Studies how American poets of the last hundred years have used laughter to promote recognition of shared humanity across difference.
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Humor, Empathy, and Community in Twentieth-Century American Poetry explores how American poets of the last hundred years have used laughter to create communities of readers and writers. For poets slightly outside of the literary or social mainstream, humor encourages mutual understanding and empathic insight among artist, audience, and subject. As a result, laughter helps poets reframe and reject literary, political, and discursive hierarchies—whether to
overturn those hierarchies, or to place themselves at the top.
While theorists like Freud and Bergson argue that laughter patrols and maintains the boundary between in-group and out-group, this volume shows how laughter helps us cross or re-draw those boundaries. Poets who practice such constructive humor promote a more democratic approach to laughter. Humor reveals their beliefs about their audiences and their attitudes toward the Romantic notion that poets are exceptional figures. When poets use humor to promote empathy, they suggest that poetry's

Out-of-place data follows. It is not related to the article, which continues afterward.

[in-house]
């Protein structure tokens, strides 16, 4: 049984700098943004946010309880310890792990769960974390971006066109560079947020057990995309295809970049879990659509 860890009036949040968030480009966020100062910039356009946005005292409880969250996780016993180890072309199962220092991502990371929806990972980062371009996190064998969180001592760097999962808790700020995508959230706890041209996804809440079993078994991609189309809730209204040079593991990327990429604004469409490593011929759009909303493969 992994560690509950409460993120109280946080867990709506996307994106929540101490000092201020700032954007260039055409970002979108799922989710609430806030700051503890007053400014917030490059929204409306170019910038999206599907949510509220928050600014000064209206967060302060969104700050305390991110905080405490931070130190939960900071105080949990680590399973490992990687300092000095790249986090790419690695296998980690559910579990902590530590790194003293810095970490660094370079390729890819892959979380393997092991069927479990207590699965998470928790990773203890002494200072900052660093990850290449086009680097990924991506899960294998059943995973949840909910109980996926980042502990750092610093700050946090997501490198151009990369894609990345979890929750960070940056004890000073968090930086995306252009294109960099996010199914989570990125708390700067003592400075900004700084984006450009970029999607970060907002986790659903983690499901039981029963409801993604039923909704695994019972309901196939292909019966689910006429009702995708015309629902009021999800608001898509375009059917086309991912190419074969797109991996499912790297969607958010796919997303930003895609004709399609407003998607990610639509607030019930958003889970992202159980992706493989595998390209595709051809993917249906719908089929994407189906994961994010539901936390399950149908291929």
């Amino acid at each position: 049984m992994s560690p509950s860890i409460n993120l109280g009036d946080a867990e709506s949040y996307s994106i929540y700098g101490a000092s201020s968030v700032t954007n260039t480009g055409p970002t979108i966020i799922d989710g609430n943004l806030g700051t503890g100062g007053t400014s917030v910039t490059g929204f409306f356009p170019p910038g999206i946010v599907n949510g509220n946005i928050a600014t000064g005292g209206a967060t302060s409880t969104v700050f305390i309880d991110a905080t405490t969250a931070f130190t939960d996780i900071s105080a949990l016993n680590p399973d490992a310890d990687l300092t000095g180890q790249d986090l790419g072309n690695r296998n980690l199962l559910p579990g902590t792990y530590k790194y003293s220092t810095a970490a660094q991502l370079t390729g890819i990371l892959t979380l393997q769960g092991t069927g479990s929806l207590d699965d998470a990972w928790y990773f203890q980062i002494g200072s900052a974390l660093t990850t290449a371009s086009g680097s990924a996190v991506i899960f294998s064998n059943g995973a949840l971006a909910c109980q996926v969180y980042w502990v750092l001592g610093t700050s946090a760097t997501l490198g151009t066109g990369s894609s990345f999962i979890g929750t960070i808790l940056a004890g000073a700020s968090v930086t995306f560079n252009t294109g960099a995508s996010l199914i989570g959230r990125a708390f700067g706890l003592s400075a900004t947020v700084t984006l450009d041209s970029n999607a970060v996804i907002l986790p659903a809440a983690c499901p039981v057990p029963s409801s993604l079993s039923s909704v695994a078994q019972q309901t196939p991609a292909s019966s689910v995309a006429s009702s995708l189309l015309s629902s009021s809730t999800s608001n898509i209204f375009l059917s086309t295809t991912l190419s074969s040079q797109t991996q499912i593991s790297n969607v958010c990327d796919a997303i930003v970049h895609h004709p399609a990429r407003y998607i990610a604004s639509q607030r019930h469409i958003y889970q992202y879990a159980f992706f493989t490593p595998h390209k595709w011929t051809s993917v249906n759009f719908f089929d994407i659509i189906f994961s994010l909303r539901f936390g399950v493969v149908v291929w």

ethical function is tied to its structure: empathy, humor, and poetry identify shared patterns among apparently disparate objects.
This book explores a broad range of serious approaches to laughter: the inclusive, community-building humor of W. H. Auden and Marianne Moore; the self-aggrandizing humor of Ezra Pound; the self-critical humor of T. S. Eliot; Sterling Brown's antihierarchical comedy; Elizabeth Bishop's attempts to balance mockery with sympathy; and the comic epistemologies of Lucille Clifton, Stephanie Burt, Cathy Park Hong, and other contemporary poets. It charts a developing poetics of laughter in the
twentieth and twenty-first centuries, showing how humor can be deployed to embrace, to exclude, and to transform.